Data, age uncertainties and ocean δ18O under the spotlight for Ocean2k Phase 2
Helen V. McGregor1, B. Martrat2,3, M.N. Evans4, D. Thompson5, D. Reynolds6, J. Addison7 and Workshop Participants8
1st Ocean2k workshop, Barcelona, Spain, 6-8 October 2015
The oceans make up 71% of the Earth’s surface area and are a major component of the global climate system. They are the world’s primary heat reservoir, and knowledge of the global ocean response to past and present radiative forcing is important for understanding climate change. PAGES’ Ocean2k working group aims to place marine climate of the past century within the context of the previous 2000 years (2k). Phase 1 (2011-2015) focused on constraining the forcing mechanisms most consistent with reconstructed sea surface temperature (SST) over the 2k interval (McGregor et al. 2015; Tierney et al. 2015). The 1st Ocean2k workshop assisted in the transition to Ocean2k Phase 2 (2015-2017), with the workshop goal to develop, coordinate and significantly advance community-identified and -driven activities.
A novel pre-workshop proposal process generated over a dozen ideas for Phase 2, which were then refined at the three-day workshop to three themes of broad interest to the Ocean2k community: metadatabase modernization, quantifying and reducing marine record age model uncertainties, and understanding patterns of global ocean δ18O. In addition, a series of sub-themes with distinct foci emerged.
Expanding on the crowd-sourced development of the Ocean2k metadatabase (www.pastglobalchanges.org/ini/wg/ocean2k/data), this theme will facilitate submission of datasets to public archives and integrate the metadatabase with the LiPD (McKay and Emile-Geay 2016) and SESAR/EarthChem initiatives (http://earthcube.org/group/marine-annually-resolved-proxy-archives). These initiatives will advance synthesis activities within Ocean2k, PAGES 2k working groups, and with scientists globally.
Age model uncertainties
This theme will apply uniform age model calibration techniques to records in the Ocean2k network, and re-examine their age uncertainties to improve the description of marine climate patterns in space and time through the 2k interval. Preliminary analysis suggests that different techniques can result in age model shifts of ±85 years (4.25% age uncertainty; Fig. 1a-b), making it difficult to identify multi-decadal variability in the marine realm. But, at the centennial scale, a standardized 14C calibration methodology could better constrain the timing of common spatial variability and reduce temporal uncertainty estimates.
Ocean2k Phase 1 identified numerous individual coral and foraminifera SST reconstructions covering some or all of the past 2k, and many of these have associated δ18O measurements (Fig. 1c). The ocean δ18O theme will bring these marine SST and δ18O records together to document the first order spatio-temporal patterns of global ocean δ18O and investigate the ocean hydroclimate, salinity signals, and circulation changes of the past 2000 years. Results will be compared with realistically forced simulation (isotope-enabled where possible) and the theme will run in conjunction with the PAGES 2k trans-regional project Iso2k.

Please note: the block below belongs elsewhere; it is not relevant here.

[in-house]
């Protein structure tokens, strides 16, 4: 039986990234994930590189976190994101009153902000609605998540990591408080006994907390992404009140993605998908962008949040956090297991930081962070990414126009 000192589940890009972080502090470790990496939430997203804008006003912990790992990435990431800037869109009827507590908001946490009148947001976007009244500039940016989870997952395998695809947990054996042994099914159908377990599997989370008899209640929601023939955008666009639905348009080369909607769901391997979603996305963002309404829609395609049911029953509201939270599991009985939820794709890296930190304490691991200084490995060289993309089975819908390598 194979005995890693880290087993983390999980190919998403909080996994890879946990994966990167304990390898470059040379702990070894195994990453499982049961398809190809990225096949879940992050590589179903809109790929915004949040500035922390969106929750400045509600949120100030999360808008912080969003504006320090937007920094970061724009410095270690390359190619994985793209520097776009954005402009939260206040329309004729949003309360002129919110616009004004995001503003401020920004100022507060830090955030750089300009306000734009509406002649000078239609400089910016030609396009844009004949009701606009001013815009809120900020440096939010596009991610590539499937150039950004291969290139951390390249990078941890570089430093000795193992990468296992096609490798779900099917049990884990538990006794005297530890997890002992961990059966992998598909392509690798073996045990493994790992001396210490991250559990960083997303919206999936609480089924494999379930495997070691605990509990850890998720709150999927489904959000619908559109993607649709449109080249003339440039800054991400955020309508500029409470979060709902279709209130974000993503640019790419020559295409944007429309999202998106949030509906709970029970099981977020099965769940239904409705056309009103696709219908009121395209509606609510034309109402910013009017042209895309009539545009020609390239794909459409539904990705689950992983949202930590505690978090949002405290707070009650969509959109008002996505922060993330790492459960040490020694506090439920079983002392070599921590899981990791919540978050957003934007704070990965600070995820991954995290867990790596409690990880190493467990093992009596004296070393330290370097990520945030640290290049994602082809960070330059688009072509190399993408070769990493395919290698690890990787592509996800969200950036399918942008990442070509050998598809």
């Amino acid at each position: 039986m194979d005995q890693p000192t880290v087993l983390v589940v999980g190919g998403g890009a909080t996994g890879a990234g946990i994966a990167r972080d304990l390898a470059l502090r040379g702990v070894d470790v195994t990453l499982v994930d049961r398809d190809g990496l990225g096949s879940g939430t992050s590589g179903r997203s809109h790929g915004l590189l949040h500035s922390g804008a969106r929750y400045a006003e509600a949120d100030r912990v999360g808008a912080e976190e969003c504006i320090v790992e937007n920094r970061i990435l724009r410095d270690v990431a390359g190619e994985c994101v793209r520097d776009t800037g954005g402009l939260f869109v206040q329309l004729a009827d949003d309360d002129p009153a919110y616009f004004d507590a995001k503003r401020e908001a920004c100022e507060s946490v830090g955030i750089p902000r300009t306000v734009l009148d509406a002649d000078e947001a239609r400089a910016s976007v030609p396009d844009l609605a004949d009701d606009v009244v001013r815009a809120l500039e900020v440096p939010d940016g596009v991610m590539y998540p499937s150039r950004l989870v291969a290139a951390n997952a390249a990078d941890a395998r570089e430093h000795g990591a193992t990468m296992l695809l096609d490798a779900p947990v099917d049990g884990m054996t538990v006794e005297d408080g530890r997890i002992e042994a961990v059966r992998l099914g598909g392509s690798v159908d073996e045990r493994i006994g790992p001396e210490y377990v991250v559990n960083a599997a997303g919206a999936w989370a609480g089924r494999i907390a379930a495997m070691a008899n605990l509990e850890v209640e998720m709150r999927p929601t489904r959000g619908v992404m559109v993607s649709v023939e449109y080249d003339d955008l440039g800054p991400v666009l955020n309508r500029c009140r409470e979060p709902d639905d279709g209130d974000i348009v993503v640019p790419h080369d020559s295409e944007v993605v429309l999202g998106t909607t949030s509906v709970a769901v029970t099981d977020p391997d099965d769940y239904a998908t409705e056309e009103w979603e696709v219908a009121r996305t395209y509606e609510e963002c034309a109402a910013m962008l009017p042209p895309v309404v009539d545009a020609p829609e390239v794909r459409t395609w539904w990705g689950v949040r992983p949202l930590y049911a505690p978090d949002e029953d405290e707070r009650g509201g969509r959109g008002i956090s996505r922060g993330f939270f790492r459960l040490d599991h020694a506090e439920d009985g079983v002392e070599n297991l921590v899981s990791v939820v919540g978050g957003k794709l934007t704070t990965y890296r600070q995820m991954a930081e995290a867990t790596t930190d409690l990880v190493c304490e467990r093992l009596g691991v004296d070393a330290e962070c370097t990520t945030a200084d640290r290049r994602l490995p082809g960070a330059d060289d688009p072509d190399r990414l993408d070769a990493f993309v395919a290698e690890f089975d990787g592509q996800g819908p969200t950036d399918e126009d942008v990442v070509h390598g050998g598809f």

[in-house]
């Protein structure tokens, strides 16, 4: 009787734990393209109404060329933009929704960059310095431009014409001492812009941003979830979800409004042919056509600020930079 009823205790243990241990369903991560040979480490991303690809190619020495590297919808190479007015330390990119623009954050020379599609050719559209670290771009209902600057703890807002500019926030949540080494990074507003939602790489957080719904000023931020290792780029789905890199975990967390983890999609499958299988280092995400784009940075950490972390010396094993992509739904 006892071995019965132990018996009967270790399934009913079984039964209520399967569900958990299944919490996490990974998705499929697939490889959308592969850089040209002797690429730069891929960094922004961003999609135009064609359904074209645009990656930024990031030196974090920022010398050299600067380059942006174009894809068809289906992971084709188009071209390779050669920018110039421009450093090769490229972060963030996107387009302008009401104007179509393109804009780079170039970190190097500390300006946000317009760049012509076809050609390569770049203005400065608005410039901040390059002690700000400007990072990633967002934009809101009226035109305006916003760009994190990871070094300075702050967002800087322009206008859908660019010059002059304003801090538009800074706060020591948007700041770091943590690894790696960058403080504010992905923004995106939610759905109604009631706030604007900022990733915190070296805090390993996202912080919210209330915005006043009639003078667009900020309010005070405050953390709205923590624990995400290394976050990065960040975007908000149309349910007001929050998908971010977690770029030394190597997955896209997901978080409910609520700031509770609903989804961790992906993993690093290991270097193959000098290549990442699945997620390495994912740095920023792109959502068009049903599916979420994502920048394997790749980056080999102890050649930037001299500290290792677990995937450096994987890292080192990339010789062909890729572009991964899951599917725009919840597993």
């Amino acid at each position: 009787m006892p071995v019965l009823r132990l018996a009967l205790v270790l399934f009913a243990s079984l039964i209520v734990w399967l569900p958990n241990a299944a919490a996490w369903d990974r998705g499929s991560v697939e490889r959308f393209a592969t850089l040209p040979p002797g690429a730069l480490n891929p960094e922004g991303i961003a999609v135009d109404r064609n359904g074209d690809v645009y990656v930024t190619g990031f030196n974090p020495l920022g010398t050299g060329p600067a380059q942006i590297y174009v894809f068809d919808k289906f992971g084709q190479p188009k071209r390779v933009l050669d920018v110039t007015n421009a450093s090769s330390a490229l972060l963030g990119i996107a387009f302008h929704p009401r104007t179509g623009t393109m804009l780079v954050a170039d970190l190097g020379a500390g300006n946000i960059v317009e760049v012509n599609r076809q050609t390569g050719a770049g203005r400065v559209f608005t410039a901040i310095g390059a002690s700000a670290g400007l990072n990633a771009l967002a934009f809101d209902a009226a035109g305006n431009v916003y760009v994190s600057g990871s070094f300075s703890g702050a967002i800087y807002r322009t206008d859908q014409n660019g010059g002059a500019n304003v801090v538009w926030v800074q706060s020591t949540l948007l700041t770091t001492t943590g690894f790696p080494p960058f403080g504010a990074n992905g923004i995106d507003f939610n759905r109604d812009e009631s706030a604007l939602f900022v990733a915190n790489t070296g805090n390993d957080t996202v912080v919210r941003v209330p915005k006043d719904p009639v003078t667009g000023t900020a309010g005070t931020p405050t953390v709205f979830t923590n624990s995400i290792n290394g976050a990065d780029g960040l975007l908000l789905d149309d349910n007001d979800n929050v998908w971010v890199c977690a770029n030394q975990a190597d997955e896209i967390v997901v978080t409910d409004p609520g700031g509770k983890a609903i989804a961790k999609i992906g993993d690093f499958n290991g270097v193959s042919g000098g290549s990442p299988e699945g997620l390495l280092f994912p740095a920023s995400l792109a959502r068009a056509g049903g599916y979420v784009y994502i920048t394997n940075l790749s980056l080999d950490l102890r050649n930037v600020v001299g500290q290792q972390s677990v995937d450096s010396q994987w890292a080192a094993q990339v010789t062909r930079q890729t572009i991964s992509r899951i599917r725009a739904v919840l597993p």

Additional sub-themes will explore the ENSO and teleconnection signals identified in the Phase 1 analysis (Tierney et al. 2015); investigate spatio-temporal AMOC dynamics; synthesize Mediterranean Sea records to investigate North Atlantic influences on the Mediterranean climate for the Little Ice Age and Medieval Climate Anomaly; and evaluate the oceanic response to volcanic forcing seen in proxy and model reconstructions with simulated post-eruption climate features.
The workshop was the first in-person meeting of the Ocean2k working group after over four years of productive, consensus-driven collaboration (Evans 2015), and we invite you to join the project. See www.pastglobalchanges.org/ini/wg/ocean2k/intro for additional information, or please contact the new overall lead of the working group, Helen McGregor. We thank the CosmoCaixa Natural Science Museum for hosting us and facilitating our successful outreach event, attended by over 100 high school students.
1School of Earth and Environmental Sciences, University of Wollongong, Australia
2Department of Environmental Chemistry, Spanish Council for Scientific Research, Barcelona, Spain
3Department of Earth Sciences, University of Cambridge, UK
4Department of Geology and Earth System Science Interdisciplinary Center, University of Maryland, College Park, USA
5National Center for Atmospheric Research, Boulder, USA
6School of Earth and Ocean Sciences, Cardiff University, UK
7U.S. Geological Survey, Menlo Park, USA
8In-person and virtual, www.ocean2k-bcn2015.org/contributions/participants
Helen McGregor: email@example.com